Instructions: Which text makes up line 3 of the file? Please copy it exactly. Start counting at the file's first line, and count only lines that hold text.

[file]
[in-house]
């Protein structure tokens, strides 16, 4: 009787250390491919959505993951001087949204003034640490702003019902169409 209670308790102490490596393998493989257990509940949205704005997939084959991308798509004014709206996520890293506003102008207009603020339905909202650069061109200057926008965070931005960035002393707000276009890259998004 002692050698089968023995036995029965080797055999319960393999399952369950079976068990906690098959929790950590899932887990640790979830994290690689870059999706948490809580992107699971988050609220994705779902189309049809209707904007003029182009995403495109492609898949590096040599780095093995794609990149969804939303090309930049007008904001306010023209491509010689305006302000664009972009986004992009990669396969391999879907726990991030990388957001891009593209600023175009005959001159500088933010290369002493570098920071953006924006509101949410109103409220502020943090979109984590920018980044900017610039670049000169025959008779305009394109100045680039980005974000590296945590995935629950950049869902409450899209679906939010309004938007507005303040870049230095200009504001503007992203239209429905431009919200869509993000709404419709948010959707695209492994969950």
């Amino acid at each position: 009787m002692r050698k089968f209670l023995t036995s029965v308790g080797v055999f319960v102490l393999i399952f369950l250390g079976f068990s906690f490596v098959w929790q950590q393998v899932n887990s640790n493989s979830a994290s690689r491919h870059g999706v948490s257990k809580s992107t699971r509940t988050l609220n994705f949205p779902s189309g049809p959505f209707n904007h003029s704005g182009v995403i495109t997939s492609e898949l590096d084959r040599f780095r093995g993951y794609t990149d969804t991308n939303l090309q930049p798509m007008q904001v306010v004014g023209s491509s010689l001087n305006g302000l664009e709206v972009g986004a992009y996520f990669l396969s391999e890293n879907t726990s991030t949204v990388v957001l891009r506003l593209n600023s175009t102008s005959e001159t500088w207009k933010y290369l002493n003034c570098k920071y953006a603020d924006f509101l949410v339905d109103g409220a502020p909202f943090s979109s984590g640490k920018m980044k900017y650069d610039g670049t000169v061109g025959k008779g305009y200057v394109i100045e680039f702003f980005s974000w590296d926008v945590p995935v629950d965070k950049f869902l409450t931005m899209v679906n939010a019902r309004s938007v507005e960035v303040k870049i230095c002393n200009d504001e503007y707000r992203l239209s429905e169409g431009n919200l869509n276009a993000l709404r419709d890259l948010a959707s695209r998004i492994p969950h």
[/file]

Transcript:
């Amino acid at each position: 009787m002692r050698k089968f209670l023995t036995s029965v308790g080797v055999f319960v102490l393999i399952f369950l250390g079976f068990s906690f490596v098959w929790q950590q393998v899932n887990s640790n493989s979830a994290s690689r491919h870059g999706v948490s257990k809580s992107t699971r509940t988050l609220n994705f949205p779902s189309g049809p959505f209707n904007h003029s704005g182009v995403i495109t997939s492609e898949l590096d084959r040599f780095r093995g993951y794609t990149d969804t991308n939303l090309q930049p798509m007008q904001v306010v004014g023209s491509s010689l001087n305006g302000l664009e709206v972009g986004a992009y996520f990669l396969s391999e890293n879907t726990s991030t949204v990388v957001l891009r506003l593209n600023s175009t102008s005959e001159t500088w207009k933010y290369l002493n003034c570098k920071y953006a603020d924006f509101l949410v339905d109103g409220a502020p909202f943090s979109s984590g640490k920018m980044k900017y650069d610039g670049t000169v061109g025959k008779g305009y200057v394109i100045e680039f702003f980005s974000w590296d926008v945590p995935v629950d965070k950049f869902l409450t931005m899209v679906n939010a019902r309004s938007v507005e960035v303040k870049i230095c002393n200009d504001e503007y707000r992203l239209s429905e169409g431009n919200l869509n276009a993000l709404r419709d890259l948010a959707s695209r998004i492994p969950h």